Data for the US economy showed the labour market remains in good shape, with another larger-than-expected increase in employment and the unemployment rate at 4%. Manufacturing activity improved slightly in January after falling sharply the previous month, and wage and price inflation remained subdued. However, estimates for GDP growth in Q1 show the US economy slowed sharply compared with the pace of growth in late 2018. The US government shutdown will have contributed to this, along with the impact of the slower global economy and more specifically the trade dispute with China. These developments are clearly helping reshape the Fed’s thinking about the course of monetary policy over the coming year.
Elsewhere in the world, there are continued signs of weaker economic activity. In Europe, official forecasts of growth were downgraded again, while in China the manufacturing sector slowed further. However, it should also be remembered that economic data from China around this time are usually dampened by the New Year festivities, and usually have some rebound in the following months. Even so, markets are hoping the stimulus provided by the authorities in China will start having a positive impact on the economy soon. Sentiment about the US-China trade dispute waxed and waned throughout the month, but overall the markets seem to expect a broadly favourable conclusion to the current round of talks. It has become more apparent how the trade dispute is hurting both the US and Chinese economies, but there seems to be more pressure on the Chinese authorities to reach a deal, which may happen in the next few weeks.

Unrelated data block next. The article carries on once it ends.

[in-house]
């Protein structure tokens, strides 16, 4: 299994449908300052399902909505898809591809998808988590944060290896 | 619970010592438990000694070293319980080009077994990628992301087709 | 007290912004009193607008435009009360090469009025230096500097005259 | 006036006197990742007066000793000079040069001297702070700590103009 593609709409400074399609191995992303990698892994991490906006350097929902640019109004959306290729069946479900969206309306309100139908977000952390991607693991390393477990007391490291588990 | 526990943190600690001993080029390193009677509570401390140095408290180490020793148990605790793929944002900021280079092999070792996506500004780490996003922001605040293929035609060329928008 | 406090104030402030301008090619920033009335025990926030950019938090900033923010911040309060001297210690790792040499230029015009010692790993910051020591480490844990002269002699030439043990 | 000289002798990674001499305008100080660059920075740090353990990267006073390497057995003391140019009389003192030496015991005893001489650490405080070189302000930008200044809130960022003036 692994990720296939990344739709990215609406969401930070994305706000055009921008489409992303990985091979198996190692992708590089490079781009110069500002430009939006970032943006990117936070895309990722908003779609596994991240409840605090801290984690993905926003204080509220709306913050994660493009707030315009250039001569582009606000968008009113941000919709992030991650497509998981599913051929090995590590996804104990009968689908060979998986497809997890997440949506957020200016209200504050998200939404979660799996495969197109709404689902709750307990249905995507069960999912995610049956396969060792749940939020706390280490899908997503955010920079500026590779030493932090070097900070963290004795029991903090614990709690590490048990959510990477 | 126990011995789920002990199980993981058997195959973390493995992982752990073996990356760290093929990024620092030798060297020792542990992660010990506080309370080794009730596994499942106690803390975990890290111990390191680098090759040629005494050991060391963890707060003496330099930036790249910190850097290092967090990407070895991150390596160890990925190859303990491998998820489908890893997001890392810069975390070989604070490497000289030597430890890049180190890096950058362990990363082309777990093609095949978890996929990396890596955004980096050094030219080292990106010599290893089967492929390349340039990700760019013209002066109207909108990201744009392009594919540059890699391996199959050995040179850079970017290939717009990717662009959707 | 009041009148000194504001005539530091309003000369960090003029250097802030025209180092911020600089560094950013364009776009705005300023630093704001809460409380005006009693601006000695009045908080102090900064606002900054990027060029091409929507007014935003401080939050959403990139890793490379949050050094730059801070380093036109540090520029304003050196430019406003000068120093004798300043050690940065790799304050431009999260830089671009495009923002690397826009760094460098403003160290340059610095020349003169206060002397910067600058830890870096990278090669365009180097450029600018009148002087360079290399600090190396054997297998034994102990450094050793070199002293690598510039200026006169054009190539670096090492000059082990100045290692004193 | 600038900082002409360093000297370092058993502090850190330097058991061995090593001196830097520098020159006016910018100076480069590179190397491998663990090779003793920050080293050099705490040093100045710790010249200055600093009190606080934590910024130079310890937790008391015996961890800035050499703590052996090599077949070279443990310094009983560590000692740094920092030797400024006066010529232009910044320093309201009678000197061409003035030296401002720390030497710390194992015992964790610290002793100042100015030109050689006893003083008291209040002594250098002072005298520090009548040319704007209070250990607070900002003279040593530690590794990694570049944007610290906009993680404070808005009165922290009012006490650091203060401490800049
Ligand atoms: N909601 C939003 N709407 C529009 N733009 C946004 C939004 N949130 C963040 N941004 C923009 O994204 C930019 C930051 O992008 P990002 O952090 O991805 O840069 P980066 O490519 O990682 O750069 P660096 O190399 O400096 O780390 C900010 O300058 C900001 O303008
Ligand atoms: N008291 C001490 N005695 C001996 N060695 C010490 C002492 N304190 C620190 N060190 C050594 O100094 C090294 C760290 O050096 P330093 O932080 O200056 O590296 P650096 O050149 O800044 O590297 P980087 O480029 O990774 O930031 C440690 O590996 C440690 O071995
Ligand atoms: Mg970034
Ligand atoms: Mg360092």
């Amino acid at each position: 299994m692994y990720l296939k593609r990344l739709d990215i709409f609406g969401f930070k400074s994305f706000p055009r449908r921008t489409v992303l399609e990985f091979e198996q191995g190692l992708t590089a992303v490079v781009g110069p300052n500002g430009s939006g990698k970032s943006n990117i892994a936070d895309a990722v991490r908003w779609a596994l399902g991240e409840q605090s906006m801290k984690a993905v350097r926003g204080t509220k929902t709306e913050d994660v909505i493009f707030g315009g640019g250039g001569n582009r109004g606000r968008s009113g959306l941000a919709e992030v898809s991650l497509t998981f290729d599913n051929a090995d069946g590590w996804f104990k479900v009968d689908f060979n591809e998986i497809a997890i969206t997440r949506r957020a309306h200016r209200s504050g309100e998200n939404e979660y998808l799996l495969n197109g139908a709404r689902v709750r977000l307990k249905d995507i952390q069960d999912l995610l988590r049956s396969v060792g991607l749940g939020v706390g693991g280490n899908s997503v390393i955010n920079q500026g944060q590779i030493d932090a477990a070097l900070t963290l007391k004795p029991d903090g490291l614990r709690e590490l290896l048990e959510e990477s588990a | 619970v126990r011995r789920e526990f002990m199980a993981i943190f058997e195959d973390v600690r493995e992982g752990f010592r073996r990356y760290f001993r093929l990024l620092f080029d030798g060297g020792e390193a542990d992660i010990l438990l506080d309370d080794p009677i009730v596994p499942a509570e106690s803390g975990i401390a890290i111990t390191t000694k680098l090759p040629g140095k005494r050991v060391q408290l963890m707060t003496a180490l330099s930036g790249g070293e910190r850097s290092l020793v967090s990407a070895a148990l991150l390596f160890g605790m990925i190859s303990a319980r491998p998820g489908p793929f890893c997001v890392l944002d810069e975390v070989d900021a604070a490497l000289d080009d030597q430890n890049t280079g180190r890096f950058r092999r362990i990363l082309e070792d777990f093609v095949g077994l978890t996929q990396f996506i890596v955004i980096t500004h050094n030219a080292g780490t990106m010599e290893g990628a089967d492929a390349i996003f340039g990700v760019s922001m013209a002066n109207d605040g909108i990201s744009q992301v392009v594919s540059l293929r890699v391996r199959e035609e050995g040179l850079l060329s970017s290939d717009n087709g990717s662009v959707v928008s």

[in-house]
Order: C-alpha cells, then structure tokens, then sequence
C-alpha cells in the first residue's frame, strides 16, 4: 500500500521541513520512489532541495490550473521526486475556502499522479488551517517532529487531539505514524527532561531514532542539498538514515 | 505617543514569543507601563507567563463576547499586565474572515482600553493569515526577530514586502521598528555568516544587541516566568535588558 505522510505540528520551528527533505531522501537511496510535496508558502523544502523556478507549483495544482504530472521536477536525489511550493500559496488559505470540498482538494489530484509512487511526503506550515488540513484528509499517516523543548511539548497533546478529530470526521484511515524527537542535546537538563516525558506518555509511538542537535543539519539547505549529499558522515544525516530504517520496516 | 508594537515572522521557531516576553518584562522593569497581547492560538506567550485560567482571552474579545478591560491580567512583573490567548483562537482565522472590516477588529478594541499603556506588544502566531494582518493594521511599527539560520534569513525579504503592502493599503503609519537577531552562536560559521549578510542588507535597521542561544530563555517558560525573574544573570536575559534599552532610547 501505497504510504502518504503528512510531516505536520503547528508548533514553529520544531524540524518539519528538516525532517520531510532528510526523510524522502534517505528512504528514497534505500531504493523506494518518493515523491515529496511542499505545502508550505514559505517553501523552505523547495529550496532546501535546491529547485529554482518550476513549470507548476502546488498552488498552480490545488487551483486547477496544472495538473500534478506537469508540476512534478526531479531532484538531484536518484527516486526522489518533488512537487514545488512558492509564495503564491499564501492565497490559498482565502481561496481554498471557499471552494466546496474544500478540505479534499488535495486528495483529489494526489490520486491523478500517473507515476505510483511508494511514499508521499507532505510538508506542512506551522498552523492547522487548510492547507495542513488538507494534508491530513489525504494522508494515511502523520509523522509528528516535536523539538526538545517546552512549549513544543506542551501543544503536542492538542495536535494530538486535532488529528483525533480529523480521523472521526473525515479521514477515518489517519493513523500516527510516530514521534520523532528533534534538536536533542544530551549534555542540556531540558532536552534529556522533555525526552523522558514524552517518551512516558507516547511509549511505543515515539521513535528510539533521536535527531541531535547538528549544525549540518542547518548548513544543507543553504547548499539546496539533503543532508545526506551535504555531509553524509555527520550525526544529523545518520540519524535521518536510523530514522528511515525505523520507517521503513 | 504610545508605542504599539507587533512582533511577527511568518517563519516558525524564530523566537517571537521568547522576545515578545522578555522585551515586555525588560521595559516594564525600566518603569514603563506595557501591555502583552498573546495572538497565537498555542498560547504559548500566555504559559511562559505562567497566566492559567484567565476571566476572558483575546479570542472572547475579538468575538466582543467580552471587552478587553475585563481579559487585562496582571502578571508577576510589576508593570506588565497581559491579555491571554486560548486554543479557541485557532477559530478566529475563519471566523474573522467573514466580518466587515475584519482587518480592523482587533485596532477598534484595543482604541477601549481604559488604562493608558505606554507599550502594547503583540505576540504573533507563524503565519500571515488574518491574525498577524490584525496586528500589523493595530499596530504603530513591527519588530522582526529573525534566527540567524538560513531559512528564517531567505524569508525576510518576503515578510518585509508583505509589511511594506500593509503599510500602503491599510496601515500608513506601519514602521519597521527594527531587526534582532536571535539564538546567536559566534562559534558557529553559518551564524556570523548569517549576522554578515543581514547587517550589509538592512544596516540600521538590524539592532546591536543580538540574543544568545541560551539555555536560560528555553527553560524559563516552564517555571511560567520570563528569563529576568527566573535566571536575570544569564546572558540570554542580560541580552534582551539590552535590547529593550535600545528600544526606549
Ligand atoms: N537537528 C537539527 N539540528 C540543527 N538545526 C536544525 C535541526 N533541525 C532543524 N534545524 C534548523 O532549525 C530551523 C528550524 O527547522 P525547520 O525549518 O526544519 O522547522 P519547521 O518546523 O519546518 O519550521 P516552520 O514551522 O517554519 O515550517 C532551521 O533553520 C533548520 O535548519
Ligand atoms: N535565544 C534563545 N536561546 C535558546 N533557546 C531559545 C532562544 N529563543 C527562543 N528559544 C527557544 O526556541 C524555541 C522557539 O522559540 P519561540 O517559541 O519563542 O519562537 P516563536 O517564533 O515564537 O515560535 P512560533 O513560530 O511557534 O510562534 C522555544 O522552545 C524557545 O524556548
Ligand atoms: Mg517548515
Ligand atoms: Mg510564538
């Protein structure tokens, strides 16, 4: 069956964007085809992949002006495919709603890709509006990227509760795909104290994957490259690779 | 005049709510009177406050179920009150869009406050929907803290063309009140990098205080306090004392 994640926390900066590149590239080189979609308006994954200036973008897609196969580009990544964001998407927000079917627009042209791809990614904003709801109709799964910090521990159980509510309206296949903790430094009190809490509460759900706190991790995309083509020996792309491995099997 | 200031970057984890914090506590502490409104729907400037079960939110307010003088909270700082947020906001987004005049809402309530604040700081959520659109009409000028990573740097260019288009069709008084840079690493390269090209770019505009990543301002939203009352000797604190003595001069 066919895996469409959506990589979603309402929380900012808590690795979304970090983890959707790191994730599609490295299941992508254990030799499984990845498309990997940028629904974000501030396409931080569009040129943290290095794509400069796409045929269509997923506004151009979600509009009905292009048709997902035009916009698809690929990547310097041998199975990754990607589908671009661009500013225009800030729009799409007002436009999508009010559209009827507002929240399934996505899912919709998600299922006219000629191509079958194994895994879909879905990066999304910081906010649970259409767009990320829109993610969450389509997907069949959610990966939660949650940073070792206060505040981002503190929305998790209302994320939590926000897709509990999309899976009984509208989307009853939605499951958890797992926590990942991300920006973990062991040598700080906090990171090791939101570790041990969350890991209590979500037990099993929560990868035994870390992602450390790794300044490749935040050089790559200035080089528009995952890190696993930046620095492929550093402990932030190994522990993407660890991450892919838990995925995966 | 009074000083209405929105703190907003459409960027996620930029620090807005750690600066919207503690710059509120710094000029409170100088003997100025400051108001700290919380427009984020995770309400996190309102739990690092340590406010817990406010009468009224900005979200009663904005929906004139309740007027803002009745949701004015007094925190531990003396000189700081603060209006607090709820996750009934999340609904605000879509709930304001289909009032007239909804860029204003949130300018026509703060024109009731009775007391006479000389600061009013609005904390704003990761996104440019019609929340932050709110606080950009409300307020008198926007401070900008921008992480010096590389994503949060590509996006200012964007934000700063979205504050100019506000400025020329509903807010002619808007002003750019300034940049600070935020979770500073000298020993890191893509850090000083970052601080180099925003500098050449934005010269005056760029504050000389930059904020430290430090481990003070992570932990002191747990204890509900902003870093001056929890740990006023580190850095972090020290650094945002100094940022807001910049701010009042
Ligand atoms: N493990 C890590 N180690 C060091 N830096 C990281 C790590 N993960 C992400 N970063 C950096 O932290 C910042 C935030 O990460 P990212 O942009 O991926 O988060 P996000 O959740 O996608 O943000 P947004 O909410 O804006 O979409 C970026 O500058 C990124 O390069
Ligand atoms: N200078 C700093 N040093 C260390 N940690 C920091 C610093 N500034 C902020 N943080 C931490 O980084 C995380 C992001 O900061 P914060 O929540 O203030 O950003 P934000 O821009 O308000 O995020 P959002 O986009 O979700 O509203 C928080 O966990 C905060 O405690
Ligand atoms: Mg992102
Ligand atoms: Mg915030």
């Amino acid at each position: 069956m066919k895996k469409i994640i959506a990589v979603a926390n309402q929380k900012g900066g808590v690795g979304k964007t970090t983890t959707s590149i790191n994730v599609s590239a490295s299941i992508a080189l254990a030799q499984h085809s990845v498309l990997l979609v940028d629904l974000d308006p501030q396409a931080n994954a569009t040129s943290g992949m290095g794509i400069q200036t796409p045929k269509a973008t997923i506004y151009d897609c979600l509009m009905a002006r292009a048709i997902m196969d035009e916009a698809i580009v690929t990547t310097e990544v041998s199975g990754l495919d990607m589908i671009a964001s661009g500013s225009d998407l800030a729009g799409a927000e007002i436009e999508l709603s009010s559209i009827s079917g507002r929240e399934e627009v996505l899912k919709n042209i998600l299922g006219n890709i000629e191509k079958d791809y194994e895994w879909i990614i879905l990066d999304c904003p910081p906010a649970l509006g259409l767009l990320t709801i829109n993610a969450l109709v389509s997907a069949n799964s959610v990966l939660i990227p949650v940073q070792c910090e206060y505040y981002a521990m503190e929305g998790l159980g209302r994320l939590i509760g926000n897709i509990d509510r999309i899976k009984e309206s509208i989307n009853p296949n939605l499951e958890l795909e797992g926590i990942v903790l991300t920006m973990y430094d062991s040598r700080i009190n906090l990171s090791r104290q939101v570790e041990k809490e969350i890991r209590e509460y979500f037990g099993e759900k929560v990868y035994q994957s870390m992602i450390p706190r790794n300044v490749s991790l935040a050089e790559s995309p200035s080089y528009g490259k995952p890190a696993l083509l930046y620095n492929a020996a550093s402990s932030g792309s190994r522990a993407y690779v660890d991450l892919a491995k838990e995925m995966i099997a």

Brexit continues to be a source of uncertainty for both the UK and Europe, but towards the end of February the markets became increasingly confident that the late March deadline would be extended. This reflected not only developments within the UK, but also comments from the European side, which had been consistently taking a hard line about the terms of exit. The deteriorating economic climate makes Europe more vulnerable to downside risks like Brexit, especially at a time when the situation in Italy looks increasingly troublesome. This is likely to have contributed to the Europeans’ more moderate tone towards the UK in recent days.
Finally, the traditional political structure in the UK fragmented further in February with members of both the Conservative and Labour parties leaving to set up a new independent group. This was motivated by the main parties’ attitude towards Brexit, as well as deep dissatisfaction within the Labour Party about Jeremy Corbyn. It is likely we will see more developments like this in coming months with the UK political landscape being gradually reshaped.